Avoiding Liability Bulletin – April 2005

… Suppose a therapist or counselor (mandated reporter) in state “A” is told by her sixteen year old patient that she was abused by her uncle in state “B” when she was visiting him there eight years earlier. Suppose that she calls the appropriate county agency (e.g., child protective services or a law enforcement agency) in State “A” to which reports must be made. She is told that since the abuse took place and the abuser resides in State “B,” that she should report in state “B.” If she does, she could be in big trouble – depending upon the nuances of the applicable state law. In California, there is a law that requires the California agency to take the report from the California-mandated reporter. A report to the other state by the therapist might well constitute a breach of confidentiality. Be careful. Check this nuance out in the reporting laws in your respective states.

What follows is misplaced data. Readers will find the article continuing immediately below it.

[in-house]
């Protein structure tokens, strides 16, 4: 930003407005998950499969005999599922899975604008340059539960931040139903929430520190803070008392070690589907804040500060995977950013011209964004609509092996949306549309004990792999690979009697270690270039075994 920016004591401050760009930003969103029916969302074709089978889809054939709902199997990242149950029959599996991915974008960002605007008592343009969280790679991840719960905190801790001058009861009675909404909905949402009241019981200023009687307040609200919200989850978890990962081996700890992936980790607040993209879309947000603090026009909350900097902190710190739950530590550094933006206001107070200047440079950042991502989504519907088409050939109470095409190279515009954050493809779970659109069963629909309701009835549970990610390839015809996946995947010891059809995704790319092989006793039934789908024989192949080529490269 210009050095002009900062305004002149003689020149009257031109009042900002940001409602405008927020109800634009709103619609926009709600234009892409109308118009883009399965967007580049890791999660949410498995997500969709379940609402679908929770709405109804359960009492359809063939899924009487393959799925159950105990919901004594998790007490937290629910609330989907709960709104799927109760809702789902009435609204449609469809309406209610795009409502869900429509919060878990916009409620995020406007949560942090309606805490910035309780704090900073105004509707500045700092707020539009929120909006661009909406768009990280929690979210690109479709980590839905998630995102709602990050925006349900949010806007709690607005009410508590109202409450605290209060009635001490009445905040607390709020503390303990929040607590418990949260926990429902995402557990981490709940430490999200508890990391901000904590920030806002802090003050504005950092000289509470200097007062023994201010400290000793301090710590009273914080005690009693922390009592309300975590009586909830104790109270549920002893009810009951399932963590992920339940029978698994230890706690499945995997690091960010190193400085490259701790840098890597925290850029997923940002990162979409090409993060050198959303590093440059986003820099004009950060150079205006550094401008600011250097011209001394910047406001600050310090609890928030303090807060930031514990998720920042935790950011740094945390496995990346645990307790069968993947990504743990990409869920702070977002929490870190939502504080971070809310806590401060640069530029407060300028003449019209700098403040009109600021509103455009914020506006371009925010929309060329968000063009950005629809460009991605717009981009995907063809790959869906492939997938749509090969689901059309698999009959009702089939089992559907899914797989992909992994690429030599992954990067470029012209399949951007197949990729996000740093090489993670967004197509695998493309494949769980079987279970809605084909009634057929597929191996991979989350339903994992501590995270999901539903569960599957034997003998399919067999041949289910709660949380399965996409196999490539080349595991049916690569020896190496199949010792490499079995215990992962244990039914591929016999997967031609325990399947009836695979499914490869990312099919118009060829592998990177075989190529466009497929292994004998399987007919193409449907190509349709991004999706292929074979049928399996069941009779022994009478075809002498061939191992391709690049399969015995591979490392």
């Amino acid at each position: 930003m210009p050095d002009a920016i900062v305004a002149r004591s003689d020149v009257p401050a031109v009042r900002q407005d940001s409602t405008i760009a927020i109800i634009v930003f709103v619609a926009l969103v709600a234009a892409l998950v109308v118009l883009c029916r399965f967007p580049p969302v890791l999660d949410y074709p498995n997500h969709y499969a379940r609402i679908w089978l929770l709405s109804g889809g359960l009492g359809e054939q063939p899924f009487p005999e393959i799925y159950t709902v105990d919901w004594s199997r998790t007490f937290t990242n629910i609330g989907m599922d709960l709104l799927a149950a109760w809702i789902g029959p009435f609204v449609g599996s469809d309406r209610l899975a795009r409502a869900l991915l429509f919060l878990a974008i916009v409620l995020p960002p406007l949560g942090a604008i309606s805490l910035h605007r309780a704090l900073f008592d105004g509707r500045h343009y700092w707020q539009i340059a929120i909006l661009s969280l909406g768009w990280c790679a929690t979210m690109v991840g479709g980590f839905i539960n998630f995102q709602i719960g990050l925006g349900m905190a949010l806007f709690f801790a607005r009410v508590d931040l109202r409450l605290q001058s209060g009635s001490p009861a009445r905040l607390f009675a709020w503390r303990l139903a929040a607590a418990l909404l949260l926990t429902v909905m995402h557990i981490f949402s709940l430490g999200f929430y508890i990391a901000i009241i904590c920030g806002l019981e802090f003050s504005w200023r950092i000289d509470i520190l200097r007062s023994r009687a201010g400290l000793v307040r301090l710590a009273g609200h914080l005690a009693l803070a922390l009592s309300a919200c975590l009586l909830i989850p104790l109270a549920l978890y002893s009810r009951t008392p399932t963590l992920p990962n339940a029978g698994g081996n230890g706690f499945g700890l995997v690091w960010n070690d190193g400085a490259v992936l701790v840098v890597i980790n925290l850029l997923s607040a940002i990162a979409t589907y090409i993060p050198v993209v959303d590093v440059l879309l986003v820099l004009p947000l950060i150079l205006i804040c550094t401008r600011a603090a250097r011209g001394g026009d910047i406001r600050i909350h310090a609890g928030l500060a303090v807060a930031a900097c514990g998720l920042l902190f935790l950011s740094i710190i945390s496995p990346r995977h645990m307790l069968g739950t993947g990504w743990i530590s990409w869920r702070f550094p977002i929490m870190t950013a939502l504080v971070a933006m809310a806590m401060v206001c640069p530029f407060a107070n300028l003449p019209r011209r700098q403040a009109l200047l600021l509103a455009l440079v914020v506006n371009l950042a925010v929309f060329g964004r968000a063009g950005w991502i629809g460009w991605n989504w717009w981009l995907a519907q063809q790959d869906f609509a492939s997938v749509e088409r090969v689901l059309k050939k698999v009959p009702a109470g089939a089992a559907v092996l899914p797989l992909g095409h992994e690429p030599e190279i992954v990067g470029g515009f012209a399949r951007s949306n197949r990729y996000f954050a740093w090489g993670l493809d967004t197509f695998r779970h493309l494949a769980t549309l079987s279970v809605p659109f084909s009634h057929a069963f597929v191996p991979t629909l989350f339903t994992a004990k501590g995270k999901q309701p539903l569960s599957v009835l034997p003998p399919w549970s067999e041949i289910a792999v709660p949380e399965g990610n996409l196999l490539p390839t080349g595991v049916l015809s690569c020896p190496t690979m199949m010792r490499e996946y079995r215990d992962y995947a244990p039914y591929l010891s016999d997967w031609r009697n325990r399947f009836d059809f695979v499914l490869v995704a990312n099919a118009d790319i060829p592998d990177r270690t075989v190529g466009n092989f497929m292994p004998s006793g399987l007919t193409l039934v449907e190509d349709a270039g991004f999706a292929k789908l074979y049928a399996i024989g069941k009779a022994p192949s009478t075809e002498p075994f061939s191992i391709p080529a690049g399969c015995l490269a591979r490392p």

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Richard Leslie

Richard S. Leslie is an attorney and acknowledged expert on the interrelationship between law and the practice of marriage and family therapy and psychotherapy. Most recently, he was a consultant to the American Association for Marriage and Family Therapy (AAMFT) and has written articles regarding legal and ethical issues for their Family Therapy Magazine. Prior to his work with AAMFT, Richard was Legal Counsel to the California Association of Marriage and Family Therapists (CAMFT) for approximately twenty-two years. While there, he also served as their director of Government Relations and tirelessly advocated for due process and fairness for licensees and applicants.

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